He who said that he was timid and not very communicative received audacity and courage, and a kind of impressive inner assurance for fulfilling his mission, travelling the whole world and meeting all kinds of people. We often forget that the man who directed the little group that was born at El Abiodh was only 28 years old at the time, and had fragile health. Through this openness to the Spirit, Father Voillaume was, profoundly, a man of the Church. Not in the sense in which one speaks of an ecclesiastic, nor primarily because he was in contact with a large number of officials in the Church, but because he ‘felt with the Church’. In order to foster his plans, he knew how to listen to and bring into dialogue the most diverse currents in ecclesial life: the tradition of Carmel and Chartreuse, the militants of the JOC and the worker mission, Jacques Maritain, Marguerite Taride, Bishops, other religious.... The list of those with whom he dialogued is long and very varied.
I should also mention the special link he had with the Church of Algeria in its dialogue with Moslems, his great openness to the Churches of the East and to the diversity of their traditions, his friendship with Brother Roger and the Taize community, etc. Right up to the end of his life, he involved himself closely in what was being born in the Church and in the new movements with, in addition, a simple and classic instruction:
‘When you do not know what to think about a question, begin by looking at what the Church says about it.’
If anyone had asked Rene Voillaume to define himself in a few words, he would surely have stressed the fact that he was a priest. We often found it hard to understand why this was so important to him. I believe that it was profoundly linked to his conception of his vocation as both contemplative and missionary: it is not us who give life to the world, it is Jesus; and he does so by giving his life, at Nazareth, on the roads of Palestine and finally on the cross. One only participates in Jesus' work of life and salvation by entering into the same dynamic of gift of self. For Father Voillaume, being a priest and celebrating the Eucharist was certainly, at the same time, both to unite oneself with the re-actualisation of this mystery of Jesus who gives himself, offers to the world the best of what he has which does not come from the world, the very source of life, and also to renew the offering of his own existence. Towards the end, he was no longer able to celebrate, and that certainly cost him a lot. One of the last times that I visited him he said to me,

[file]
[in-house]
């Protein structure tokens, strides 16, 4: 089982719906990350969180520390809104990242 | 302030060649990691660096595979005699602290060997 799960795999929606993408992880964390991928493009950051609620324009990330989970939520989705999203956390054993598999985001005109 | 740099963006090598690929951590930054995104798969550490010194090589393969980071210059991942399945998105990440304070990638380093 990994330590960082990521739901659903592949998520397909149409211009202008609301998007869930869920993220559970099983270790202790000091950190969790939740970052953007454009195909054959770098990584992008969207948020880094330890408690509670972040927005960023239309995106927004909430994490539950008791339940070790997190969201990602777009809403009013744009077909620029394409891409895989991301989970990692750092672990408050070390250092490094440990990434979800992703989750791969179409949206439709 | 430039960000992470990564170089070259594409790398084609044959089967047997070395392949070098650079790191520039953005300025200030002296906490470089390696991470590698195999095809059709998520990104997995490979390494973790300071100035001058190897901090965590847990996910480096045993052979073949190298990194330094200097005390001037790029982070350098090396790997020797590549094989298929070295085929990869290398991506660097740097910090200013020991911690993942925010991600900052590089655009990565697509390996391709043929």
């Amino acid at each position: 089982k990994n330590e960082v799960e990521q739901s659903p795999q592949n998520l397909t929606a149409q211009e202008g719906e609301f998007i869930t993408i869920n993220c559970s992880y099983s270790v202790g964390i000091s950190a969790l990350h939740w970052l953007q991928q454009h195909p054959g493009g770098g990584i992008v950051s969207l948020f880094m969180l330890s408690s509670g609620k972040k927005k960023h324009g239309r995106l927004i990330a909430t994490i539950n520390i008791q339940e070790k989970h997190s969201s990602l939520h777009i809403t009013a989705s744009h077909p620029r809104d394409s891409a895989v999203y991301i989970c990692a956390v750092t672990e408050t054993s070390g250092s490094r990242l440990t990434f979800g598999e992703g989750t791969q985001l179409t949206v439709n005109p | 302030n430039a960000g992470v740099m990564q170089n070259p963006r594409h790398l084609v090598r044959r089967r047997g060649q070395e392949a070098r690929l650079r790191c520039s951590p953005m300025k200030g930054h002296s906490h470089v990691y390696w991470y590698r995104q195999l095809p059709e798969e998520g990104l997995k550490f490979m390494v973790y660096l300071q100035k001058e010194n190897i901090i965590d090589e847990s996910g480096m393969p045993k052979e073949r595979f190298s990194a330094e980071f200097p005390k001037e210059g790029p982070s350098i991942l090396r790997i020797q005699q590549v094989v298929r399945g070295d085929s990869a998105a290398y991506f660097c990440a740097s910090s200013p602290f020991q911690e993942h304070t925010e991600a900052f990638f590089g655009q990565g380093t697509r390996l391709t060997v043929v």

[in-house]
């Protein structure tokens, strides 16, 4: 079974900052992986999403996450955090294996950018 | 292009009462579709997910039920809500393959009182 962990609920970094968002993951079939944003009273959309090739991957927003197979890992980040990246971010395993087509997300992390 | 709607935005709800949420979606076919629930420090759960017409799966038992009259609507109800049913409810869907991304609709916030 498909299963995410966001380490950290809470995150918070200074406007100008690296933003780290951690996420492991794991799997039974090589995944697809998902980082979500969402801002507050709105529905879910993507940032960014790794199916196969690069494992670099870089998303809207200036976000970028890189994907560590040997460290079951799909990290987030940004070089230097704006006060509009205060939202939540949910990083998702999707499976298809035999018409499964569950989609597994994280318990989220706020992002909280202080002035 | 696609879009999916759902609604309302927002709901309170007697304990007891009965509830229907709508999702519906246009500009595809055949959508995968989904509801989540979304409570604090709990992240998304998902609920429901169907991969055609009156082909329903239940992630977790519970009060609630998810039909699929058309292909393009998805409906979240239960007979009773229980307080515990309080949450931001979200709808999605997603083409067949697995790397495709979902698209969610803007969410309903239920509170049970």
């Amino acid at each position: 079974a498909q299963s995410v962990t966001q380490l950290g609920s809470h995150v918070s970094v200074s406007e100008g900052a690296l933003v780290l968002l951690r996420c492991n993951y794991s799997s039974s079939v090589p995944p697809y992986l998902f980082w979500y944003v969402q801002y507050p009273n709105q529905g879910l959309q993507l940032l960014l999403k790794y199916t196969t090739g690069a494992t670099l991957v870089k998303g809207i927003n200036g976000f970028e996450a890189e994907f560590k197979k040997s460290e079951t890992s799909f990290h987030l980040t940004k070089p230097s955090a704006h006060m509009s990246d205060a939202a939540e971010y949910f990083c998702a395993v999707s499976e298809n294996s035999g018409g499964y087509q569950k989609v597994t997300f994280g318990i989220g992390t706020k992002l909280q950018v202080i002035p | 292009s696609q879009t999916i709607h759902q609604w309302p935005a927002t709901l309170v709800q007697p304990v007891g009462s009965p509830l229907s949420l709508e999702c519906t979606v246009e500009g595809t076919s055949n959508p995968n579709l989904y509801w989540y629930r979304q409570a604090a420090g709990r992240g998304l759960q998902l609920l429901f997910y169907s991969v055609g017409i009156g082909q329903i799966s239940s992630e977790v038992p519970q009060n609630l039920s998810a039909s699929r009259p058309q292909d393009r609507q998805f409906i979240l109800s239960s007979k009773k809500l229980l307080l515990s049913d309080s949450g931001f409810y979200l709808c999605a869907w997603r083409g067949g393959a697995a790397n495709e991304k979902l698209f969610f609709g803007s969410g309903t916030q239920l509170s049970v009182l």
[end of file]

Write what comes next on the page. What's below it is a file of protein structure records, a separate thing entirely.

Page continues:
‘There is a form of active prayer, and there is a passive form in which one can only offer the hours, which are long, and dependence’, another manner of self-giving...'
He did not speak about himself very much, nor about his personal life, but one guessed that he was, before all else, a man of prayer. This was clear on the level of his talks and teaching, of course. He launched us into a life at the heart of the world, where relationships have a large place; but he always came back, with insistence, to this dimension of faith which should open every relationship to a mystery that transcends us.
But mainly one felt that for him faith was a personal commitment, doubtless no easier for him than for us, questioned by life and in particular one that was never ended. He often said that today he saw things with a new view, that old age was causing him to discover new perspectives and that he still had things to decipher. His way of communicating himself was in writing, and just a few weeks ago he said to us:
‘I would like to write something about the faith’.This aspect of a faith that always needs to search is certainly the point on which we feel that he is closest to each of us.
Today we are rather like orphans. Not distressed like little children who will lack paternal support; but in peace instead, like adult sons and daughters who see their father leaving after a very full life and not knowing how to say thank you to him: ‘Thank you for having launched us into the adventure; thank you for having equipped us for the journey; and thank you for having let us walk at our own pace and made our own discoveries. Take care of us now and continue to help us.’
At the end of his last book (written at the age of 93), Rene Voillaume wrote:
‘At the point I have reached in life, I cannot prevent myself from feeling a sort of astonishment full of gratitude for the life that God has made for me and embarrassment over so many infidelities and errors committed. One feels very little and in peace, in the merciful heart of Jesus. My life being over and my mission ended, I no longer have to question myself about an earthly future which no longer exists, but to anticipate another existence in the Kingdom of Christ.’
Now that this new existence has opened for him, let us give thanks together and ask the Lord to fill him with his life and the joy of his presence.'
1-Mgr de Provencheres was Bishop of Aix-en-Provence and took the risk of accompanying the fraternities of the Little Brothers and Little Sisters of Jesus from their beginnings, and taking them under his protection. He remained a special friend to us right up to his death.
2-He was born in Versailles on July 19, 1905.
3-‘At the heart of the Masses’, published in English as ‘Seeds of the Desert’.
From the Testament of Rene Voillaume